The traffic at your website is probably at its lowest point of the year between Christmas and New Year, so this is an excellent time to give your website a check up. Before you look at the things you might need to change for the sake of your visitors and your site’s performance, though, think about a big question that’s about you and your business: is it time to change the platform on which your site is built?
You might have built your site in a way that no longer works well. For example, all-Flash sites are a mistake from the point of view of search, and you might regret yours now. Or you might have had a traditional HTML/CSS site and now you want to be able to update it yourself. You might have a website built with a DIY system or a free blogging platform, but be ready to move up to a professional website.
If you think you might want to rebuild from the ground up (so to speak), ask yourself a couple of big questions first.
Do you need a CMS?
The first big question is this: do you want to be able to update your website yourself? If so, you’ll need a content management system, or CMS. Read our Fast Guide to Content Management Systems for a quick overview of your options.
Pros to having a CMS:
- You can update your site on your own, or have your web pros do it more quickly, which usually means less cost and less lead time.
- You will therefore be more likely to keep it up to date.
- Search engines love fresh content, so you’re likely to get better results if you keep your site up to date.
Cons to having a CMS:
- You can mess up your website. Most clients who have a CMS do mess up their websites at some point. It can cost you more to get it fixed than to have your web pros update it.
- If you have a CMS, you may feel that you ought to use it, so you put those updates on your to-do list and never get to them, instead of having your web pros do it for you in a timely manner.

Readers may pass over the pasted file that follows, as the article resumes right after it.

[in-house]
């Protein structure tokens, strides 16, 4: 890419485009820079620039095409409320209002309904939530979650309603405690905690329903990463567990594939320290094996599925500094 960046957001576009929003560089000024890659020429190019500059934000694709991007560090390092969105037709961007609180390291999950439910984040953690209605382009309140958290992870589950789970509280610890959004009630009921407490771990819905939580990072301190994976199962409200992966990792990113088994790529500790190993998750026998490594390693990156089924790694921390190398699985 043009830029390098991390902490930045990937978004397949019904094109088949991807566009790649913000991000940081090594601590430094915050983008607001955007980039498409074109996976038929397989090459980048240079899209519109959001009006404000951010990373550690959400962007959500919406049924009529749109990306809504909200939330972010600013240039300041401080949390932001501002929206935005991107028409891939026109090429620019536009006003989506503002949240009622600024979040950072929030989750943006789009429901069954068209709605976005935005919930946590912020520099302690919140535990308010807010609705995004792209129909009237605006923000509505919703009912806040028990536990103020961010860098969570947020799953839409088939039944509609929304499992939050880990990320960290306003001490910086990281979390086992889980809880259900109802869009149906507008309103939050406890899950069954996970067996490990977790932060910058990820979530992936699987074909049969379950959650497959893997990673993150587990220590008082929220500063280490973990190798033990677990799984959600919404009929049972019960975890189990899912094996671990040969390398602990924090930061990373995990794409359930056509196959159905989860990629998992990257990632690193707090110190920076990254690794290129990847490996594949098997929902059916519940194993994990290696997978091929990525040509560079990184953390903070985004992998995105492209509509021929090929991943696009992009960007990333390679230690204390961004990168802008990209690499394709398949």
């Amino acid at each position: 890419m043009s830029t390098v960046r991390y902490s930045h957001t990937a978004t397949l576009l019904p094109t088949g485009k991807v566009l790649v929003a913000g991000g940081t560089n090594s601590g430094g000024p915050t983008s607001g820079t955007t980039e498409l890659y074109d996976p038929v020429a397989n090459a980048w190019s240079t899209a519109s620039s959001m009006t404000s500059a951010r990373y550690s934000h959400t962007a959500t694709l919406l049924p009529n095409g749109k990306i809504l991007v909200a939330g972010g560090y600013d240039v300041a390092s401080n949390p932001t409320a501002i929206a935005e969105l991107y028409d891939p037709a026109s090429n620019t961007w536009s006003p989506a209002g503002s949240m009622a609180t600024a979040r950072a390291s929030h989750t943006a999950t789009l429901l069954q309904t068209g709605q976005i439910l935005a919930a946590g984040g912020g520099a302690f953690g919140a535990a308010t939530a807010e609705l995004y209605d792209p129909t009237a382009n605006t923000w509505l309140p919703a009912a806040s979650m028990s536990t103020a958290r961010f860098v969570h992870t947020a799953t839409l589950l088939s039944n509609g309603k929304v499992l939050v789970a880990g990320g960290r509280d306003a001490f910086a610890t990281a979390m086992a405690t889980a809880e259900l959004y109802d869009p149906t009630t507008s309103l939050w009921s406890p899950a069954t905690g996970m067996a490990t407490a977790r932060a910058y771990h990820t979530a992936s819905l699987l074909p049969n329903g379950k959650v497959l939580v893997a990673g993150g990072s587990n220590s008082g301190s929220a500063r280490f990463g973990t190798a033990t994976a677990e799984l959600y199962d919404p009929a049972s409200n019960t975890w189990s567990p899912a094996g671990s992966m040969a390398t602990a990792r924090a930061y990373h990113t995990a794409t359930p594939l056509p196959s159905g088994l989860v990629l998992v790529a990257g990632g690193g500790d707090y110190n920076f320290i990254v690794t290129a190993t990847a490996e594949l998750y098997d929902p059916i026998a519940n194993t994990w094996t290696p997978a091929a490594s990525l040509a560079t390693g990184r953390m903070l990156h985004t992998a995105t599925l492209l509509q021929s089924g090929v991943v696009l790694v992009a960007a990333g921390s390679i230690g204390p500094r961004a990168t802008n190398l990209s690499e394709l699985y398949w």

- Content management systems aren’t as easy to use as people who use them all the time think they are. If you only update once a month or so, the amount of time involved in figuring out everything you f0rget in between times is probably not worth it.
Our one final note about using a CMS is this: be very wary about using a designer’s house brand. We put all of our new websites (including this one) on WordPress these days. We’re openminded, though, and use in-house CMS for our clients just as cheerfully as WP or Joomla. We can’t help but notice, though, that a solution with a large developer community, like WordPress, is way more likely to have problems and limitations identified and solved than one that relies on a single developer to keep it up to date. If the house brand gets abandoned, you have no choice but to start over or limp along without updates.
Are you doing e-commerce?
E-Commerce solutions range from things like Magento which are all about ecommerce and only secondarily happen to be useful for creating websites, to stock catalogs with all the shopping and fulfillment taken care of behind your home page which is sort of Scotch taped to the front of the store, to WordPress plugins. The number of SKUs you plan to stock and how often you plan to update them should be the driving factor in your platform choice.
We’ve worked with companies that are stuck with their ecommerce solution, no matter how much they hate it (and most people do hate their ecommerce solutions), just because the idea of migrating 3,750 items is overwhelming, or because their business depends on having access to an ever-changing database of currently fashionable items. That’s a good reason to stick with a particular platform.
If that’s your situation, then the question becomes not what’s the best platform for your business, but how best can you make your current platform work?
If you’re planning ecommerce for the future or you’re at the end of your rope and ready to change, however complicated it may be, then focus on the shopping cart and choose the best one for your business. Then get a good developer, designer, and copywriter to make the site look the way you want it to. It’s easier to hire people to work with the platform than to try to force a platform to do things it really isn’t suited to.
Final note on this point: there are other things besides ecommerce that may call for this kind of thinking. If you use a particular type of real estate listing that requires a certain type of back end structure, for example, or have a franchise site that has to be on the parent company’s platform, you will have to work with what you’ve got.
Once you have these big questions answered, you’re ready to talk with your developers and designers about which platform would best meet your needs. We think the most important question at this point is, “Why do you recommend that platform?” If your designer believes that a completely custom static site would make it possible to create exactly the unusual effect you want, and you don’t need a CMS or a shopping cart, go for it. If your designer wants to use Squarespace because he can’t make sites in any other way, get a second opinion.
At Haden Interactive, we’re comfortable with multiple content management systems, so we can always think in terms of what’s best for you rather than just what we know how to do. We’ll be happy to talk with you about your options. Call Julianne at 479.966.9761 to start the discussion.